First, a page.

ELMHURST – Nitti Development will have to pay Elmhurst $130,000 more than was previously required for impact fees.
The City Council approvedMonday the increased impact fees as part of a subdivision land improvement agreement with the developer.
Finance, Council Affairs and Administrative Services Chairman and Fourth Ward Alderman Kevin York explained to the council that if District 205 and Nitti Development had agreed upon a fee, the city could have used it in the agreement.
Since District 205 did not negotiate with the developer, the city needed to use fees that could be defended in court. York said the finance committee used a formula that has been tested in court before and used by Naperville.
"We did what we had to as a committee," York said.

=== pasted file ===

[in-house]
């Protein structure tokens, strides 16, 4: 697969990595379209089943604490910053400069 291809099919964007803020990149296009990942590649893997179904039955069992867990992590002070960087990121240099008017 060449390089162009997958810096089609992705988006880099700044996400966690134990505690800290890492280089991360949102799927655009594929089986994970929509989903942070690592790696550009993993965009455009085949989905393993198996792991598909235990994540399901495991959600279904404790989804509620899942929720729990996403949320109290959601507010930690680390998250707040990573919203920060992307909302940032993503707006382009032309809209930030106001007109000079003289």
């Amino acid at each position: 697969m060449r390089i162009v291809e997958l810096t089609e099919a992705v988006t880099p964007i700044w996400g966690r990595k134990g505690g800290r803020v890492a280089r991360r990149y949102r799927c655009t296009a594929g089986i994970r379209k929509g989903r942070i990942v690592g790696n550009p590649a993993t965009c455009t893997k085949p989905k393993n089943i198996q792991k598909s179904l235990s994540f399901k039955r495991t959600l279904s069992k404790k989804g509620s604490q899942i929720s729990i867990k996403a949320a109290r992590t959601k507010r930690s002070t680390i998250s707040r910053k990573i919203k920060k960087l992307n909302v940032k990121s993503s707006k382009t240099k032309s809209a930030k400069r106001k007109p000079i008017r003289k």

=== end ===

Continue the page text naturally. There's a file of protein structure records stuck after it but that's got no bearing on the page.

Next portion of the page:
City attorney Nick Peppers clarified that impact fees are not meant to cover school district operating costs or be used as a lag fee between when a student moves into a home and the school district receives property taxes.
The existing $6,500 fee that benefits District 205 will be increased by $1,900 to $8,400 per home. This would yield District 205 a total impact fee of $470,400.
The committee noted that in addition to the impact fee, the redevelopment of the former hospital property is anticipated to provide about $15,867,000 in new equalized assessed value growth that will generate an estimated $837,000 in annual property tax revenue to District 205 when fully built out and occupied.
The current $1,250 impact fee paid to the Elmhurst Park District was also increased by $450 to $1,700 per home. As a result, the Nitti development will generate $95,200 in impact fees for the Elmhurst Park District.
Other portions of the agreement had previously been voted on at the council level, including vacating Avon Road and a variance reducing the right-of-way for the subdivision's proposed U-shaped street.
The committee plans to revisit the city's existing fees and apply the formula for all dwelling types, including apartments and condos.